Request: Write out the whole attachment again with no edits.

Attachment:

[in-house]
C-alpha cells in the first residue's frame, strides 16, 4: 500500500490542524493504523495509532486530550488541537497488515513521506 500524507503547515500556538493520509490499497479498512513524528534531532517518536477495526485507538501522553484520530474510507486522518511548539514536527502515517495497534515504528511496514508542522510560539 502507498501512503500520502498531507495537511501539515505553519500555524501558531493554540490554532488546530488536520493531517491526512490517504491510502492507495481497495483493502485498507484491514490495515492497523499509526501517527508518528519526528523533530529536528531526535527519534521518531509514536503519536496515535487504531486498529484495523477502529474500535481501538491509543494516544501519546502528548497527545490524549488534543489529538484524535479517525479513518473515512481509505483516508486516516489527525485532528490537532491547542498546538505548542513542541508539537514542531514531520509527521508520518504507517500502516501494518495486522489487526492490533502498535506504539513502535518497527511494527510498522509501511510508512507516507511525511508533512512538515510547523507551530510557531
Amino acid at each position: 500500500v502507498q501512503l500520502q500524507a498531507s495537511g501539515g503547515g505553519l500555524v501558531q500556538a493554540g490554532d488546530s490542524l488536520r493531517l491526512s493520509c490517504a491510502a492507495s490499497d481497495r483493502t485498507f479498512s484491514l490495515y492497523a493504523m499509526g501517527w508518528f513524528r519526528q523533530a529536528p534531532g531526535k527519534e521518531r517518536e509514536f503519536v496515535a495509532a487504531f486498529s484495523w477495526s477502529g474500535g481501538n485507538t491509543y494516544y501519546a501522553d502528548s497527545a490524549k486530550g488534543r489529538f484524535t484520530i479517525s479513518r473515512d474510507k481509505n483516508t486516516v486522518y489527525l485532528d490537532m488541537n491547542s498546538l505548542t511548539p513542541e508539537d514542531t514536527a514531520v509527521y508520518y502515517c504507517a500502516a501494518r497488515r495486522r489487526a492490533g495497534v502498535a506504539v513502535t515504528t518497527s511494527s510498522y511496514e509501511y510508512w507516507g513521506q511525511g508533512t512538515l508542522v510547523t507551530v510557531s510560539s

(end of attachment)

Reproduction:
[in-house]
C-alpha cells in the first residue's frame, strides 16, 4: 500500500490542524493504523495509532486530550488541537497488515513521506 500524507503547515500556538493520509490499497479498512513524528534531532517518536477495526485507538501522553484520530474510507486522518511548539514536527502515517495497534515504528511496514508542522510560539 502507498501512503500520502498531507495537511501539515505553519500555524501558531493554540490554532488546530488536520493531517491526512490517504491510502492507495481497495483493502485498507484491514490495515492497523499509526501517527508518528519526528523533530529536528531526535527519534521518531509514536503519536496515535487504531486498529484495523477502529474500535481501538491509543494516544501519546502528548497527545490524549488534543489529538484524535479517525479513518473515512481509505483516508486516516489527525485532528490537532491547542498546538505548542513542541508539537514542531514531520509527521508520518504507517500502516501494518495486522489487526492490533502498535506504539513502535518497527511494527510498522509501511510508512507516507511525511508533512512538515510547523507551530510557531
Amino acid at each position: 500500500v502507498q501512503l500520502q500524507a498531507s495537511g501539515g503547515g505553519l500555524v501558531q500556538a493554540g490554532d488546530s490542524l488536520r493531517l491526512s493520509c490517504a491510502a492507495s490499497d481497495r483493502t485498507f479498512s484491514l490495515y492497523a493504523m499509526g501517527w508518528f513524528r519526528q523533530a529536528p534531532g531526535k527519534e521518531r517518536e509514536f503519536v496515535a495509532a487504531f486498529s484495523w477495526s477502529g474500535g481501538n485507538t491509543y494516544y501519546a501522553d502528548s497527545a490524549k486530550g488534543r489529538f484524535t484520530i479517525s479513518r473515512d474510507k481509505n483516508t486516516v486522518y489527525l485532528d490537532m488541537n491547542s498546538l505548542t511548539p513542541e508539537d514542531t514536527a514531520v509527521y508520518y502515517c504507517a500502516a501494518r497488515r495486522r489487526a492490533g495497534v502498535a506504539v513502535t515504528t518497527s511494527s510498522y511496514e509501511y510508512w507516507g513521506q511525511g508533512t512538515l508542522v510547523t507551530v510557531s510560539s